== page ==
Edward the Confessor: We revolve around morose themes


Sometimes after a long night of drinking, a few musicans can grow closer and define themselves as a band. This is the case for punk-infused indie rockers Edward the Confessor. Every Monday evening is set aside to rehearse, and this blustery day is no exception. After a hard night's work, practice always concludes with chicken wings and Brandy 7s at neighboring restaurant, Eli's in Northeast.

Singers/guitarists Rob Burkhardt and Sean Hancock, drummer Nick Larsen, and bassist Dillon Marchus (who was jokingly renamed "Derek" after a misunderstanding) have called it an early practice in order to sit down with Gimme Noise. 

Do you write all the songs together? 

Rob: Sean and I write a fair amount of the ideas, Nick ruins 'em. Derek redeems them and we all get back on track. 

Sean: In all seriousness, we all come from different spots. Rob wrote a lot in previous groups as a band. For the most part, the bands that Nick and I have played in, someone will come in with an entire song with an arrangement to the space and be like "This is how it goes, you can change this or that, but it's written." I think it's a little bit of both. We'll come in with the majority of an idea and build off it. It's half and half. And Dillon, I mean Derek, has free reign to do whatever he wants now. 

Rob: Derek is a "multi-instrumentalist". He shapes the songs and brings in all kinds of crazy shit. It's awesome. We're going to make him play the French Horn soon. 

Dillon aka Derek: I want to get a French Horn! I've never done that. 

[A moment is taken for everyone to get over playing air French Horn] 

Rob: Then Sean and I always argue about who's gonna sing because Sean sings loud and I can't sing as lo-

Sean: -- I cut like a knife! 

Rob: Then we figure out who's going to write dark and twisted lyrics and go from there. We started out writing songs in Nick's living room before we had a space, before we had a bass player, before Derek joined the band. 

What differences did you see in the creating of your first and newest EP?

Sean: If you listen to the first EP, it's definitely more straightforward rock music. I think we got a little more liberal with experimentation in the studio. 

Nick: We used the studio as a tool. 

Rob: Working with Zach [Hollander, The Pearl Recording Studio] opened up a lot of places. The first time we didn't know what we were really wanting to do and what he could do. So we laid it down true to what it was. But once we realized we could run with ideas and that space is so fantastic we just decided to keep going. The songs were mostly written [coming into the studio] but it  felt like a good project to keep overdubbing on and seeing where it can go.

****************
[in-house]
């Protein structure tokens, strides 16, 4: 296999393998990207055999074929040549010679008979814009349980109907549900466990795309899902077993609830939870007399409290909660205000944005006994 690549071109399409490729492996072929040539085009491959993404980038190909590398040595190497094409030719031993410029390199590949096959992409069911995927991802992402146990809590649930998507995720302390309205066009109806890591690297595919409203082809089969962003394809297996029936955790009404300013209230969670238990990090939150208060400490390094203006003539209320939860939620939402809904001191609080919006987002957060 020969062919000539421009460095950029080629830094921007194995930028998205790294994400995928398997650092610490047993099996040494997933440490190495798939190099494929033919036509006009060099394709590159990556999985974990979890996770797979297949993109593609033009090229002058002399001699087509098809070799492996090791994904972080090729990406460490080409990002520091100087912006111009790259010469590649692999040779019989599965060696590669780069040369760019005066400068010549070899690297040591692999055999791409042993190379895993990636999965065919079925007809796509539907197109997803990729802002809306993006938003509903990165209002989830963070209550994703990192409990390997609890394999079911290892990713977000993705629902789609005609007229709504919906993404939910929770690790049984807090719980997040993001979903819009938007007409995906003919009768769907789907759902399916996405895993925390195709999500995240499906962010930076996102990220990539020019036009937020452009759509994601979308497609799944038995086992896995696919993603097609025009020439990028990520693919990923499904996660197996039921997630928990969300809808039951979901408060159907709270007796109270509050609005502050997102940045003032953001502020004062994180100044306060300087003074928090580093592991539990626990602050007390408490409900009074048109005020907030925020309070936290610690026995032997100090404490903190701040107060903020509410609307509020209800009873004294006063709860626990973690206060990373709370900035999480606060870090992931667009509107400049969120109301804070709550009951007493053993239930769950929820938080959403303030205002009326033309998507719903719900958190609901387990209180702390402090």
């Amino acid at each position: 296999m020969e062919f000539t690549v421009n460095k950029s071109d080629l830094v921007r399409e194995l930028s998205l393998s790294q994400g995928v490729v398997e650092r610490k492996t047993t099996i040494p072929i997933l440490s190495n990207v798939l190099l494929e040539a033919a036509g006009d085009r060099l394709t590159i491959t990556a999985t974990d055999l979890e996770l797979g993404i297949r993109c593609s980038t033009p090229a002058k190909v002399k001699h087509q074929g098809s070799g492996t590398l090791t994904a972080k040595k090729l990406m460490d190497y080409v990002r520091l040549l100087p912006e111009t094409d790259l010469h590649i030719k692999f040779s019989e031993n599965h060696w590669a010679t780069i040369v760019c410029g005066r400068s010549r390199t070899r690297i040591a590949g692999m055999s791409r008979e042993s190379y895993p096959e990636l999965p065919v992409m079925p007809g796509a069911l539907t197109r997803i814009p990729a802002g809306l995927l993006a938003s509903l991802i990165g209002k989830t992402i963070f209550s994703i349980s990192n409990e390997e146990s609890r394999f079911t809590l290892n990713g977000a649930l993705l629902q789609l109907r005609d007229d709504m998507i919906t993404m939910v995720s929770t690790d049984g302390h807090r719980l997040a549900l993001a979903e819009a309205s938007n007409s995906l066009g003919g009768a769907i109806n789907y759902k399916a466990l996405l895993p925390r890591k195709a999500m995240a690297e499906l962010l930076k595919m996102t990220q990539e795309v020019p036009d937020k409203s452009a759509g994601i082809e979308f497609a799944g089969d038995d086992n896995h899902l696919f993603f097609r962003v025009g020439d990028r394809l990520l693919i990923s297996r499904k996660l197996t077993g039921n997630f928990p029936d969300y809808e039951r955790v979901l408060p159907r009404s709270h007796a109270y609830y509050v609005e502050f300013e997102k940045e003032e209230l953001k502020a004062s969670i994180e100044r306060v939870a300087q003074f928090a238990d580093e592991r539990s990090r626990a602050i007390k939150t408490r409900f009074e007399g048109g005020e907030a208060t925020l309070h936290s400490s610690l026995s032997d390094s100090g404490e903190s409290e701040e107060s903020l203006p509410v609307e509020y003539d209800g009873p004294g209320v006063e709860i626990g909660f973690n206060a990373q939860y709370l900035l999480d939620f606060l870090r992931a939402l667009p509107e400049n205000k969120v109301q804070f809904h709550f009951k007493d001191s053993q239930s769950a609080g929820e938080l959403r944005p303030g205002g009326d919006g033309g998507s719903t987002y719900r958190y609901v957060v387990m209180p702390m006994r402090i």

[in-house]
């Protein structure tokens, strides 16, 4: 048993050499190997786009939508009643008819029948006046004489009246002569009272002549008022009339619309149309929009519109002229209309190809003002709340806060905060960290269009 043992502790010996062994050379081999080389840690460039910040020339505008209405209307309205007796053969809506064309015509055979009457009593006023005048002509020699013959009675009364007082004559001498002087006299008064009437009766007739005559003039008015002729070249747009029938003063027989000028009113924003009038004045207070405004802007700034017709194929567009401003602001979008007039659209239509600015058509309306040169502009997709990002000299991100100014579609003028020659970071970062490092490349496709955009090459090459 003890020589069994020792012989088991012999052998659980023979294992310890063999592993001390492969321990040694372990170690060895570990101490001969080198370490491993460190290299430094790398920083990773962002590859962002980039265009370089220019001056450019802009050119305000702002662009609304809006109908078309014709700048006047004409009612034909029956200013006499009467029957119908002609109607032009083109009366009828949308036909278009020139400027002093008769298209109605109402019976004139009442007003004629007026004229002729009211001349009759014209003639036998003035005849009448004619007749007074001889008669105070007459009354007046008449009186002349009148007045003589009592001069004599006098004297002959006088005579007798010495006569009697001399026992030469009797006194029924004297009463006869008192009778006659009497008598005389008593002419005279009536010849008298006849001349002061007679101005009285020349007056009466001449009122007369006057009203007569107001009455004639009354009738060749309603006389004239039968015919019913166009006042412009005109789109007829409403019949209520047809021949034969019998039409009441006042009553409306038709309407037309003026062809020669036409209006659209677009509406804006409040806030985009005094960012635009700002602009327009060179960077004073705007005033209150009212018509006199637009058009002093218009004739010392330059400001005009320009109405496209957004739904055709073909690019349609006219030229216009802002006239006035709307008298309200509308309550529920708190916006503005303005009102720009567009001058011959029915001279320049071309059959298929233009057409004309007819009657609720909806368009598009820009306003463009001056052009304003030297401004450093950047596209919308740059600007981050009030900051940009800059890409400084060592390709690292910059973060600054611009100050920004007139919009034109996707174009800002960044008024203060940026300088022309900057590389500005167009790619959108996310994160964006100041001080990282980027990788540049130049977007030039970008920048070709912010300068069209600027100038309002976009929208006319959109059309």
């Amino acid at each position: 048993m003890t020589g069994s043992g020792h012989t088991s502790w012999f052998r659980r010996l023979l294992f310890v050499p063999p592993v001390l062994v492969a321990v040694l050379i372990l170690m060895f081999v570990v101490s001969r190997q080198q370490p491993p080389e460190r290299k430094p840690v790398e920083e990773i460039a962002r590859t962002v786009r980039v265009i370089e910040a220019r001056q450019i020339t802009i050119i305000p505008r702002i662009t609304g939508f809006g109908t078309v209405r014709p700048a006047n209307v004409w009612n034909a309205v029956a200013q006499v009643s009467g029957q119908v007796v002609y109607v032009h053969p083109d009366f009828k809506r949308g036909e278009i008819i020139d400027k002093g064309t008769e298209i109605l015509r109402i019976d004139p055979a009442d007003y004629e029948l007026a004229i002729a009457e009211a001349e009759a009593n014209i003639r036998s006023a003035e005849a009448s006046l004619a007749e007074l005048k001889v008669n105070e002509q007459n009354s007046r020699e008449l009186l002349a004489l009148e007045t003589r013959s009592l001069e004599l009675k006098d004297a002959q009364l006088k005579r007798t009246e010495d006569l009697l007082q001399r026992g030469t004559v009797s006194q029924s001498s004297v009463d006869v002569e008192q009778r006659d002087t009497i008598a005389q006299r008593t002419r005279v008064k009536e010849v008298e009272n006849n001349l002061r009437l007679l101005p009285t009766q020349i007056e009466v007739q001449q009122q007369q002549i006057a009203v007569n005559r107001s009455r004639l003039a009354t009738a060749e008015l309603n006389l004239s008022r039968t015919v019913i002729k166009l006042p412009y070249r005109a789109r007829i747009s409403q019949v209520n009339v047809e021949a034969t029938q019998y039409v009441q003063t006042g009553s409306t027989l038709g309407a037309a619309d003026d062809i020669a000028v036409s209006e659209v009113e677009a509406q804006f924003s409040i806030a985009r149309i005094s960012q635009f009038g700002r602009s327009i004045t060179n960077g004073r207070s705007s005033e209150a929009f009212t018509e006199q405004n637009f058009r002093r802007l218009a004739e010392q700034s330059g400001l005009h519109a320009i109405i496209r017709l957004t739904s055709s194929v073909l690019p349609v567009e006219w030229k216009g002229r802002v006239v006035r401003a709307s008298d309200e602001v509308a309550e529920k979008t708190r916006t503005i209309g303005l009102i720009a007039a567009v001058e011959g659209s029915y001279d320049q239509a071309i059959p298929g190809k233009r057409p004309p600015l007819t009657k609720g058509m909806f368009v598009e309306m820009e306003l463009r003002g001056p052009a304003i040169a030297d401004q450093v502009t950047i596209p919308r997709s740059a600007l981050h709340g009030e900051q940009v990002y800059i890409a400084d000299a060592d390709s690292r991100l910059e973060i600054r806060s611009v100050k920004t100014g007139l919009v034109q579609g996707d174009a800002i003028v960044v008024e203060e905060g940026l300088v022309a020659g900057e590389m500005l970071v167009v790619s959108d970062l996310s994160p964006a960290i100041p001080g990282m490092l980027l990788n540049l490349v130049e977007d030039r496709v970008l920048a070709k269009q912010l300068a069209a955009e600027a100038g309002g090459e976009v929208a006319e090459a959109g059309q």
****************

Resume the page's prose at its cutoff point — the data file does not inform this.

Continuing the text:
Dillon (aka Derek) is the latest addition to join the band. Do you feel like your sound will change for the better? 

Rob: Come back in three hours and we'll still be shouting "DEREK!!" except by that time, we'll be falling out of the booth.  But in all seriousness, what is really exciting is that he brings a natural understanding of what we're trying to do. He's got so much more skill [laughs]. Sean and Nick are skilled too. Nick understands how skilled he is. Sean doesn't understand how skilled he is, but he's intensely skilled. Derek understands how skilled he is, works hard to become that skilled on multiple instruments and actually tells us what we're playing. He talks about chords and Sean's like "I don't know chords!" 

Sean: I don't know what notes are! What notes? Is that a dotted note? Like a full dot? A dot with a hole in the middle? 

What is the idea behind all of the transitions on the EP? 

Sean: I don't think it started out that we were building transitions into the EP. The other thing that Rob and I do are write these 20-second parts. At least the way that I write, I don't have a verse/chorus/verse or an idea that's from start to finish. Typically it's just a bass line or a guitar line that's just a 20-second snippet. Then I have a really hard time finishing that idea and Rob kind of has the same thing. I think what we wanted to do was document those parts and see what we could with it. We ended up spending an entire day just making noise and ambient sounds. 

How did you name the EP Sorry Forever

Rob: It's a mixture of laughing your way right before you're just about to fall apart. Dillon told us a sad story, so we kind of bonded with him right away. He's a really nice guy. He was talking and I was like, "Wow. I think I've been there." Maybe not the exact experience, but I know how that feels. I think in that process we were really talking about those really extreme emotional experiences and out came Sorry Forever.

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